Bucs Draft Q&A: Chilo Rachal

Some players leave college early because they want to cash in on their success. Southern Cal offensive lineman Chilo Rachal is entering the NFL Draft early to take care of his family. While it's unclear if the Bucs have spoken to Rachal, a look at this Q&A from Thursday's Combine interviews shows he has the character the Bucs value. Here's an excerpt:

Q: What was your process in deciding to leave school early?

Rachal: The reason I came out early is because of my mother. My mother has a tumor the size on a six-month old in her stomach, but my mother has no insurance. My dad's dealing with injuries - two hernias got taken out of his stomach - and he has no insurance. So basically I had an opportunity and I had to go. I would have loved to have come back and gotten my degree and play another year under Coach (Pete) Carroll. At the same time I had to do what's best for my family.

Q: Is your mother in the hospital now?

Rachal: She's getting the treatment she can get now but without the good insurance you can't get the treatment you really need.

Q: Who's paying for treatment now?

Rachal: No one really right now. The Medicare she gets from the government right now.

Q: Is she in Compton?

Rachal: Yes my mother and father are still in Compton.

Q: Did you talk to Carroll about it?

Rachal: Yes, I told them. They were aware of the situation.

Q: Did he advise you to stay or go?

Rachal: If a coach has a good player that wants to leave of course the coach is going to try to convince him to come back. At the same time my situation is bad so I had to do what's best for my family.

Q: What are your parents' names?

Rachal: Veronica Pickett, Charles Rachal.

Q: Did your mom's situation make it easier to come out and work hard?

Rachal: I love my mother and I'm going to do the best thing I can to put her in a better situation. She's my motivation every day I wake up.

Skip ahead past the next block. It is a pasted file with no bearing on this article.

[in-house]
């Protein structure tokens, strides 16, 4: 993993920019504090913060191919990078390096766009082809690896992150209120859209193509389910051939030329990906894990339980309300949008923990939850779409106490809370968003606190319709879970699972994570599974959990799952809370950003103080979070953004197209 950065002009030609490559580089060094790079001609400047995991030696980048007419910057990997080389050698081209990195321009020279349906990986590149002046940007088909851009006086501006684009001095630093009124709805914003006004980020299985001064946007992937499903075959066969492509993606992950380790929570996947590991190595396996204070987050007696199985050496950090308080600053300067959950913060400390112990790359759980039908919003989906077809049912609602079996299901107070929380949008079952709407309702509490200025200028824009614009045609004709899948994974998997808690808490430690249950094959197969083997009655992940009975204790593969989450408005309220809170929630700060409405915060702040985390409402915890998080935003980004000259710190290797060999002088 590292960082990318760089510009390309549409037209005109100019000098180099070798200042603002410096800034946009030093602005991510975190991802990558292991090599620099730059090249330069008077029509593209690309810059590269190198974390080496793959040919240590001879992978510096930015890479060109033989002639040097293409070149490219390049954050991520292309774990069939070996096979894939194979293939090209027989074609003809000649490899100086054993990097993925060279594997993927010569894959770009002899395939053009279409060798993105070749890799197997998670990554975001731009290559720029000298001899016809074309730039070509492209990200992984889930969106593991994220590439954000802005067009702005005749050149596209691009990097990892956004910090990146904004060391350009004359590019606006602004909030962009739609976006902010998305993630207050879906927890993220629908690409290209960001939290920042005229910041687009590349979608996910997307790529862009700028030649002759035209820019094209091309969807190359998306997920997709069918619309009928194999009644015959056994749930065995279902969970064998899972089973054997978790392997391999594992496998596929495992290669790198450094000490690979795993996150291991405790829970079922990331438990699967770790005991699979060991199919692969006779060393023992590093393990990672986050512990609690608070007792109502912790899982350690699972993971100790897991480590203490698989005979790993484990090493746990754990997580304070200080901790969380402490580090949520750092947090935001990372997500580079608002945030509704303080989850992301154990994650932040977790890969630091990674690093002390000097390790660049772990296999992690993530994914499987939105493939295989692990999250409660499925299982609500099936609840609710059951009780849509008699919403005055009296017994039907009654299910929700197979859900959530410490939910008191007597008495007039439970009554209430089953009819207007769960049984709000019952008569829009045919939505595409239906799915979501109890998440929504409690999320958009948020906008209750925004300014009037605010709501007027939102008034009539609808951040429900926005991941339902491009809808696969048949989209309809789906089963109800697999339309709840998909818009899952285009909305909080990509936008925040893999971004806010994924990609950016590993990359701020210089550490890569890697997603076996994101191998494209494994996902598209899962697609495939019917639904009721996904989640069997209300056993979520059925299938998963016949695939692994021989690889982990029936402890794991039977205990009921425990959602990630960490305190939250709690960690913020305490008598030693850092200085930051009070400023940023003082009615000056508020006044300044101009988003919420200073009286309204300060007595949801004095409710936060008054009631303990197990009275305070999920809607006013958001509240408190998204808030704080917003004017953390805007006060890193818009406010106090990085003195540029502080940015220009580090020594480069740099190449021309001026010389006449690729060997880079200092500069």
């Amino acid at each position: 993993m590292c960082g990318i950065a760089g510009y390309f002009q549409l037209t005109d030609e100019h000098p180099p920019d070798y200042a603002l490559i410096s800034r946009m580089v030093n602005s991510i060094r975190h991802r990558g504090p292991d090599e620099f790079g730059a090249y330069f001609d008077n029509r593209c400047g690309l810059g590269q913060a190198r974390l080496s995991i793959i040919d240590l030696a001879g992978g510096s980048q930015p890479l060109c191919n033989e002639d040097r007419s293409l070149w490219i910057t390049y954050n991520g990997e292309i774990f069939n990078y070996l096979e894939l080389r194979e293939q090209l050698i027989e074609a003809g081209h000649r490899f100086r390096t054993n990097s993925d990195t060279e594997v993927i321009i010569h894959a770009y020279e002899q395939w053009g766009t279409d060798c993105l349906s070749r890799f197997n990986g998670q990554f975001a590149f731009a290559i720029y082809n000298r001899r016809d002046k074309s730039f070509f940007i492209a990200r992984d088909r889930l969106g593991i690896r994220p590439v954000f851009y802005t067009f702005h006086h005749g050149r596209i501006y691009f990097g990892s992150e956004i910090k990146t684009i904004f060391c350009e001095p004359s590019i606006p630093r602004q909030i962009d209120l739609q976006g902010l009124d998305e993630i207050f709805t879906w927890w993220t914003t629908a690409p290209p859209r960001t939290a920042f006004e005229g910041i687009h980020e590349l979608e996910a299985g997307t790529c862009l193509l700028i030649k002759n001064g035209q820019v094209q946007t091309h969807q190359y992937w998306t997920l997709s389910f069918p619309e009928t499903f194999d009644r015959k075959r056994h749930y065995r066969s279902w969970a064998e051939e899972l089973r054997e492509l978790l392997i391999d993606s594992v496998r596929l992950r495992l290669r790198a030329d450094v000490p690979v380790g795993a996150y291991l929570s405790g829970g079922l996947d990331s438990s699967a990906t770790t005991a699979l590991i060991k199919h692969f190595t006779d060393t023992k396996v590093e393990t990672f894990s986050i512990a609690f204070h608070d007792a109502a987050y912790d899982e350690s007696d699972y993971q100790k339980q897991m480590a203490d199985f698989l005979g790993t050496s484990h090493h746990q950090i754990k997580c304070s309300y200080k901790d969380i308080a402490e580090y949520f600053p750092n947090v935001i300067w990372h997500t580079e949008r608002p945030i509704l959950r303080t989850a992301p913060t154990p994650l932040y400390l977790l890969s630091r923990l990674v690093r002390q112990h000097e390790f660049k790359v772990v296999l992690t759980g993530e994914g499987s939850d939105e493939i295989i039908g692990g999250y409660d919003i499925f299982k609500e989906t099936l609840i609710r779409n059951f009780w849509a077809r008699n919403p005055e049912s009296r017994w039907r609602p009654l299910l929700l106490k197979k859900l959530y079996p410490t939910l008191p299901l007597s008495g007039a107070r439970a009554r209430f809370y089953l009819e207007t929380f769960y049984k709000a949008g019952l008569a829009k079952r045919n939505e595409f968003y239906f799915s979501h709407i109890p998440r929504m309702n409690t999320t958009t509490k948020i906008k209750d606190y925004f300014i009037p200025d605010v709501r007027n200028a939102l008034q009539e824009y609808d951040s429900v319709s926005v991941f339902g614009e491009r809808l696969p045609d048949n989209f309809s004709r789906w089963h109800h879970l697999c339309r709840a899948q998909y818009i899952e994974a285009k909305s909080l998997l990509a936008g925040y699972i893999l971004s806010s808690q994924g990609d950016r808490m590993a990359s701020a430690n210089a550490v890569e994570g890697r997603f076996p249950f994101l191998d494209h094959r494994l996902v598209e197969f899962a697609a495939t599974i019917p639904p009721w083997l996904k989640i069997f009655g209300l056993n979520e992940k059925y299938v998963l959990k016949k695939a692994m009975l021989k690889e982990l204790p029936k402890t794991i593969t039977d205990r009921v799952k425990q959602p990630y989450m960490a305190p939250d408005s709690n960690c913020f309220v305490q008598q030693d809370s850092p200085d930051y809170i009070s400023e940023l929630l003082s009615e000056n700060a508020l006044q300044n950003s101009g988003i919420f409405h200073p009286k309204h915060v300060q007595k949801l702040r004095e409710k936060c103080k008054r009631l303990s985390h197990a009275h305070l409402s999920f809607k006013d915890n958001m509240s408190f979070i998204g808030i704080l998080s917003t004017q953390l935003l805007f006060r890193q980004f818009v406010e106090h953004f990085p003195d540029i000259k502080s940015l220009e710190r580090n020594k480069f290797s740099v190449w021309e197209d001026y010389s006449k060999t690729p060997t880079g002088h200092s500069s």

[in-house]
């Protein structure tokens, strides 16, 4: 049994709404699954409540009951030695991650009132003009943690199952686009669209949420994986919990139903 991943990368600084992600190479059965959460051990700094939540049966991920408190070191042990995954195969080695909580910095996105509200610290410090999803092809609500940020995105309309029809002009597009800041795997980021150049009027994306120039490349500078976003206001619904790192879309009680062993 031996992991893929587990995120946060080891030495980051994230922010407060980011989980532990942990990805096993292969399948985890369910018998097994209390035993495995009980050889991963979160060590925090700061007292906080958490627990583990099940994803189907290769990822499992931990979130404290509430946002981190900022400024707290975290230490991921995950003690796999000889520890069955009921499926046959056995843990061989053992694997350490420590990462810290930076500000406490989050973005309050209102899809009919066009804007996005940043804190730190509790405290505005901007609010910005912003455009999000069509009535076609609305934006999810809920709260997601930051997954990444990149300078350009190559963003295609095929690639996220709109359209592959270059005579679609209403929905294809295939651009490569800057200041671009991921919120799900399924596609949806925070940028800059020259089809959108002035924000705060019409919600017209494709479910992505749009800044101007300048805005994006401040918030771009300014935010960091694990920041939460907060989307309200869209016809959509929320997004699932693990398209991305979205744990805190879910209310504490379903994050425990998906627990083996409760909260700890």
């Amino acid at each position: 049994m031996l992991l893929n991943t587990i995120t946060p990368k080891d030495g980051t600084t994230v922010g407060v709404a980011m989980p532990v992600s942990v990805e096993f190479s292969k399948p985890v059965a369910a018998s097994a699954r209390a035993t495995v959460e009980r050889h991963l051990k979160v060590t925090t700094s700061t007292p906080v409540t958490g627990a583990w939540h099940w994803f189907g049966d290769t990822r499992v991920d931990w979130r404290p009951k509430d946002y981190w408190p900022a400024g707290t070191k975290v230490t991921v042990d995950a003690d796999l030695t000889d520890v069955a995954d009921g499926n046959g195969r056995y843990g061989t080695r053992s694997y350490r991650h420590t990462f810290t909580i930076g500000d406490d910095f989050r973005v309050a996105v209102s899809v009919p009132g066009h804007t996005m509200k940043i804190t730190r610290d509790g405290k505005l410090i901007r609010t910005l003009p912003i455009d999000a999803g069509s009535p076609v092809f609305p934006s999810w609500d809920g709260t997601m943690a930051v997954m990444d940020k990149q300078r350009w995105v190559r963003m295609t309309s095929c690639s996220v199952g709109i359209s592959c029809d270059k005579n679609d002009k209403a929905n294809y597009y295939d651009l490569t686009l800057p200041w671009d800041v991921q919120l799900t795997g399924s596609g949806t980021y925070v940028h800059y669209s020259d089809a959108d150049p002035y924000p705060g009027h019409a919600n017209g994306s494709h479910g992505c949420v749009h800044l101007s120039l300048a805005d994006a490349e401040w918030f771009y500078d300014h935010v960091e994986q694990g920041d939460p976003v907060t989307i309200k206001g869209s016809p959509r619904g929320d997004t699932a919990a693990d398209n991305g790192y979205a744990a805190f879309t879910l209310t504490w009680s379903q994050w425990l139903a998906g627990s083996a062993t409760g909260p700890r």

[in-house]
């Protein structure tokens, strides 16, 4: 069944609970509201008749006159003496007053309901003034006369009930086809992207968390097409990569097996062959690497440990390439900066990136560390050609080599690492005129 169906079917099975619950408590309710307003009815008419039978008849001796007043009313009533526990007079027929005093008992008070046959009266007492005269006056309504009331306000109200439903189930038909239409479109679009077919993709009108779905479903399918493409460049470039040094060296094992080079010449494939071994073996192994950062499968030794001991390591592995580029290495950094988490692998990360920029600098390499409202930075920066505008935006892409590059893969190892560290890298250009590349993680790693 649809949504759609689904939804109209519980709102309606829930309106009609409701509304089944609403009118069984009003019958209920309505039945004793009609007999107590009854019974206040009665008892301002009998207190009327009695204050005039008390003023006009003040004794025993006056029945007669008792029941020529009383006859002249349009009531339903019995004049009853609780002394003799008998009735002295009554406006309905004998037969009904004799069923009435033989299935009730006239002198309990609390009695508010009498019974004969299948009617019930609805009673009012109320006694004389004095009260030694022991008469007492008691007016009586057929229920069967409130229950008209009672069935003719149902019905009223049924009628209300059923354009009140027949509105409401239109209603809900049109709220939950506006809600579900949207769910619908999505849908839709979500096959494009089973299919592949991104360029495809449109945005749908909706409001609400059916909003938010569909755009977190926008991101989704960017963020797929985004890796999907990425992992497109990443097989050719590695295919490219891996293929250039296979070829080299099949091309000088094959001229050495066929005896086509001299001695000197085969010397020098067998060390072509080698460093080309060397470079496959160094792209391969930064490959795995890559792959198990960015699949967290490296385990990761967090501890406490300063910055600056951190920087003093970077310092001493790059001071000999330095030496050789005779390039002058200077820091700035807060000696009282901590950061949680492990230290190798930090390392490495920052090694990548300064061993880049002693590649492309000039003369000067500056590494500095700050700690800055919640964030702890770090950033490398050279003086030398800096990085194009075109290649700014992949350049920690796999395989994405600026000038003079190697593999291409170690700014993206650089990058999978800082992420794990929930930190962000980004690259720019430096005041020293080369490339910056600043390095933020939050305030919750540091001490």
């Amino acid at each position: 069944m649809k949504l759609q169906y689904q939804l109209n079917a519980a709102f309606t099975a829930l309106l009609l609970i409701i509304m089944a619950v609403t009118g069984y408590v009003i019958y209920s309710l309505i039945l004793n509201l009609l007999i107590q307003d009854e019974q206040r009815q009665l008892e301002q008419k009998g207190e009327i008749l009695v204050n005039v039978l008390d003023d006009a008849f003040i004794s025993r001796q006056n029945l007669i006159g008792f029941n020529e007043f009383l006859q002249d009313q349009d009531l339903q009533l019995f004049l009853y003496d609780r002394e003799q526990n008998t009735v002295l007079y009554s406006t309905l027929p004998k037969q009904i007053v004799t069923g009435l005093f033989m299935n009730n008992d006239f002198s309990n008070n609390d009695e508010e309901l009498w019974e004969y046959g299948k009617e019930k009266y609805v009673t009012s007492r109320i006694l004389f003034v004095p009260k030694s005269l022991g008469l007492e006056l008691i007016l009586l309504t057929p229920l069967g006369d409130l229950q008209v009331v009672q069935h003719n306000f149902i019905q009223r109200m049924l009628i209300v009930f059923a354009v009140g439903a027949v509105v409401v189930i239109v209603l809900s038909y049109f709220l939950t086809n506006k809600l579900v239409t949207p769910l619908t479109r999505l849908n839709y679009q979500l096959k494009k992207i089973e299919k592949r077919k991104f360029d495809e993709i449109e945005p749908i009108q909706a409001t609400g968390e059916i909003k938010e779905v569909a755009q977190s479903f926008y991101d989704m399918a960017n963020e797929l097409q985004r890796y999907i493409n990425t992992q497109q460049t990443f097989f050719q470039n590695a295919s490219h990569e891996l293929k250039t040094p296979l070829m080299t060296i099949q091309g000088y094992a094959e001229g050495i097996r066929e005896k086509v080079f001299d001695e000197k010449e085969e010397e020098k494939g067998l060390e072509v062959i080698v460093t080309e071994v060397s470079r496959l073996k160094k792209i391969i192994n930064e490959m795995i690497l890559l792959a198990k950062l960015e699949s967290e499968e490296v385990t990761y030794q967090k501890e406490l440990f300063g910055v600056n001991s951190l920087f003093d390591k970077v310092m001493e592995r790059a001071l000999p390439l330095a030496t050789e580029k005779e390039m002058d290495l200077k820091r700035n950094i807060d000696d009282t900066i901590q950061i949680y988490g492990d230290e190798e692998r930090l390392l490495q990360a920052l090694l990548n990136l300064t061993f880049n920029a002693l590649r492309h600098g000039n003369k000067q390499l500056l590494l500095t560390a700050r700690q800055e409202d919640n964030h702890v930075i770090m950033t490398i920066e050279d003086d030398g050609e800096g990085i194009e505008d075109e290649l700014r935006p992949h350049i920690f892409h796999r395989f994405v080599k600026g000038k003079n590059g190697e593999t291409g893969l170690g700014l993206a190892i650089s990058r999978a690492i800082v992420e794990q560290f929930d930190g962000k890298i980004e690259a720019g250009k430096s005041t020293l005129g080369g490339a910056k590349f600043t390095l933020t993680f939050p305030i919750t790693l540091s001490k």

Q: What about your dad?

Rachal: He had two hernias removed from his stomach so now he's just dealing with tendonitis in his knees. My dad's 64 but he still carries the wheelbarrows up and down the stairs every day to take care of my mother.

Q: How old is mom?

Rachal: My mother is 39

Q: What kind of treatment has she had?

Rachal: I really don't know the exact specifics of it. I don't really get into all of it. I just know she has a tumor the size of a six-month old in her stomach.

Q: When did you learn about her condition?

Rachal: My mother didn't want to tell me during the season because she thought it would take me off my game during the season. So she waited towards the end of the season to tell me. And once I knew I had to make the decision that was best for her.

Q: So you knew in the Rose Bowl about it?

Rachal: Yeah. After the last home game, which is the UCLA game, that's when she informed me. Right after the game.

Q: Do you have any siblings?

Rachal: I have three brothers, one sister. I had two brothers that were killed and I have one brother that's alive now and I have one sister. But the brother is the same dad, different mom.

Q: How did they die?

Rachal: Violence, out in the streets.

Q: How did you avoid that?

Rachal: Because my mom raised me differently that them. My mom and my dad did a good job of sheltering me from that stuff. Me knowing the path that they took and how they ended up definitely motivated me.

Q: How old were you when they were killed?

Rachal: One of my brothers was killed when I was born and another was when I was like nine.

Q: So was football an outlet for you?

Rachal: Yes because a lot of people where I'm from don't get this opportunity?

Q: You mentioned your dad and wheelbarrows…

Rachal: My dad works in construction, he does construction. Me knowing the status of my dad, I don't like my dad working like that with the injuries he's dealing with. But at the same time he's the one making money to take care of my mother.

Q: do you know if your mom's cancer or malignant or benign?

Rachal: I don't know the exact details.

Q: Was it an easy decision to leave USC?

Rachal: It took me a while to think about what I wanted to do because there was a lot I wanted to do at SC. I wanted to get my degree. I wanted to become an All American.

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